This article examines the role played by 'imperial girls': daughters of vice-regal representatives, consuls and ambassadors despatched by British governments to represent its interests in the late Victorian and early Edwardian eras. Little is known about children's responses to their imperial childhoods and they are rarely considered in transnational and imperial history. It is argued that imperial girls had a more influential and practical education than their brothers who were often absent from the family circle at boarding school. Although they did not have formal educational opportunities, girls remaining with their families learned much more about the imperial mission, about how to act within the imperial space, and the expectations placed on imperial women through the organisational impulse of philanthropy, social reform and the transnational commodity of the imperial feminist mission. This article assesses the possible impact imperial childhoods had on later imperial women using one case study: that of Lady Helen Munro Ferguson [later Viscountess Novar]. She spent a large portion of her own childhood in imperial circles and was later an imperial woman in her own right as the Governor-General's wife in Australia between 1914 and 1920, and the founder of the Australian Red Cross.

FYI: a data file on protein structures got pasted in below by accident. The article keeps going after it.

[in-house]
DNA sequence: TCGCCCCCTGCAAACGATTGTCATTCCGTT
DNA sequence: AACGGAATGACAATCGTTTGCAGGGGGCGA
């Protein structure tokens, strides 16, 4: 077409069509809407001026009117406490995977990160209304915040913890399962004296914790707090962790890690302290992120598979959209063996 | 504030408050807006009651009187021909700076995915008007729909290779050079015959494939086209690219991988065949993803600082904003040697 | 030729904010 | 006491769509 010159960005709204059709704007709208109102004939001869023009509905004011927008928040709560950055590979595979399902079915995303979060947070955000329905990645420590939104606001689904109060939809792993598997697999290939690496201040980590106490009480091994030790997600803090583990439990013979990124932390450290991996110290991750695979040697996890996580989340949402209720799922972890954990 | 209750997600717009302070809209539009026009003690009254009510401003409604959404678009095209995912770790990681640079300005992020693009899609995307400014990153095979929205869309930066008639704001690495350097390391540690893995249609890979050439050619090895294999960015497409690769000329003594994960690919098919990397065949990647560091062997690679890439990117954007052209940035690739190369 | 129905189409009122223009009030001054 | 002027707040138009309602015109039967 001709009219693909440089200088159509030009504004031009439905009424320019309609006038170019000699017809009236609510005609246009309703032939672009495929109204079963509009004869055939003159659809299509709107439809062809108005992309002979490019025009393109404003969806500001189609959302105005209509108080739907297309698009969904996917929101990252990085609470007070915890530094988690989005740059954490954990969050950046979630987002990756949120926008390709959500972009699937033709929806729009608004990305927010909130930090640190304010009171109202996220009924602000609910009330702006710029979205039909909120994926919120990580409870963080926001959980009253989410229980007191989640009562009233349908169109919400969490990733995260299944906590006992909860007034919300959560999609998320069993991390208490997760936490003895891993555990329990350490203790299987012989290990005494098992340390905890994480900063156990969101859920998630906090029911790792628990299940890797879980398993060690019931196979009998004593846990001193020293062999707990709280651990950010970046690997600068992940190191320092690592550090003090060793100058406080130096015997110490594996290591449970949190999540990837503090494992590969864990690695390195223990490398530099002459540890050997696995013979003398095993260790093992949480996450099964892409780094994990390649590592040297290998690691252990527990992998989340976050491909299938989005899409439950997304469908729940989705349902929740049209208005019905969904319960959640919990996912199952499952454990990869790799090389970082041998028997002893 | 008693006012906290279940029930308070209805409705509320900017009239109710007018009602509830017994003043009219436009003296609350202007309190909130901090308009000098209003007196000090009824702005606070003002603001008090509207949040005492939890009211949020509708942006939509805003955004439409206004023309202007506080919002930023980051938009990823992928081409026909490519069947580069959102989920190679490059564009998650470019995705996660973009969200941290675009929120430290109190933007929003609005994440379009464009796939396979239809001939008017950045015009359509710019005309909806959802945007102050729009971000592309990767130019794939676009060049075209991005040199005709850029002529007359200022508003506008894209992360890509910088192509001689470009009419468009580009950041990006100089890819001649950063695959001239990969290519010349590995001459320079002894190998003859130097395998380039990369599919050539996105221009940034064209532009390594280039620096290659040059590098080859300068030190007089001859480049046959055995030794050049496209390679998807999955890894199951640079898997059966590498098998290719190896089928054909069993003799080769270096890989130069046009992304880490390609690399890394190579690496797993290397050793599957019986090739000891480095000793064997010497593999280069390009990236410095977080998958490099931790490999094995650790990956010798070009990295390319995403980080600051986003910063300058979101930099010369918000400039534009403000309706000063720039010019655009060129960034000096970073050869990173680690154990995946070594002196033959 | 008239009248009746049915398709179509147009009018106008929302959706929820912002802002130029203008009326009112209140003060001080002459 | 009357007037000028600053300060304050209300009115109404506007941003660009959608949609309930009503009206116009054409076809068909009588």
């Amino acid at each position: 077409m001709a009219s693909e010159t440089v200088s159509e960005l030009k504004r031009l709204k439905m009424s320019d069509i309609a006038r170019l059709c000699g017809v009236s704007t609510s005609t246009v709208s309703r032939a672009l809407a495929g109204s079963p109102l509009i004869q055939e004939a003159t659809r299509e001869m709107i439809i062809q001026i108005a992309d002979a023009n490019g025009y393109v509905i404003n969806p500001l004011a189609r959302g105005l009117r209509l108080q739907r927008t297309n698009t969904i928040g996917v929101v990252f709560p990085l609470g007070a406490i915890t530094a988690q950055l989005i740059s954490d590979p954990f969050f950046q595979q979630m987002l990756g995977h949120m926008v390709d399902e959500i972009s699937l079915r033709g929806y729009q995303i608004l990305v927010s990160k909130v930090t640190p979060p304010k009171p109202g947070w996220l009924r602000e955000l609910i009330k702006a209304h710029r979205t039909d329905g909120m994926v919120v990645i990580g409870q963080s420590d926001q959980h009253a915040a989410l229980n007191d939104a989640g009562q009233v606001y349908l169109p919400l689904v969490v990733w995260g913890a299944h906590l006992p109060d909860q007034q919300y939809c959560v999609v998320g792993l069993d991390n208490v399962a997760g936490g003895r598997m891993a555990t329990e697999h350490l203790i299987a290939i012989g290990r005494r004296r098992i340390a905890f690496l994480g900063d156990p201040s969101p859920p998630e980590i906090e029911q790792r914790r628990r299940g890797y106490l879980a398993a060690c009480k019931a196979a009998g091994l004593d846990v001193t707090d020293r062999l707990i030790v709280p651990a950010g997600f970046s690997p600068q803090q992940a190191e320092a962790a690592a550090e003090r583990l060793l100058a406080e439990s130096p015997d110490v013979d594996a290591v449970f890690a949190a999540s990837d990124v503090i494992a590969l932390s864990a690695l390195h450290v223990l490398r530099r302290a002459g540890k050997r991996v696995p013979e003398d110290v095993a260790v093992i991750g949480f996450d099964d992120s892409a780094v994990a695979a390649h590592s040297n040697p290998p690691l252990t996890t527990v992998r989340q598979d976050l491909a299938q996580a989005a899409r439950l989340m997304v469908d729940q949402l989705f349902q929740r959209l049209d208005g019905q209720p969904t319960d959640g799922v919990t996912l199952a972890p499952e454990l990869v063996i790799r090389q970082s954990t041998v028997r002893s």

|Number of pages||13|
|Journal||Journal of Australian Studies|
|Publication status||Published - Dec 2010|
- Girlhood studies
- Imperial feminism
- Transnational history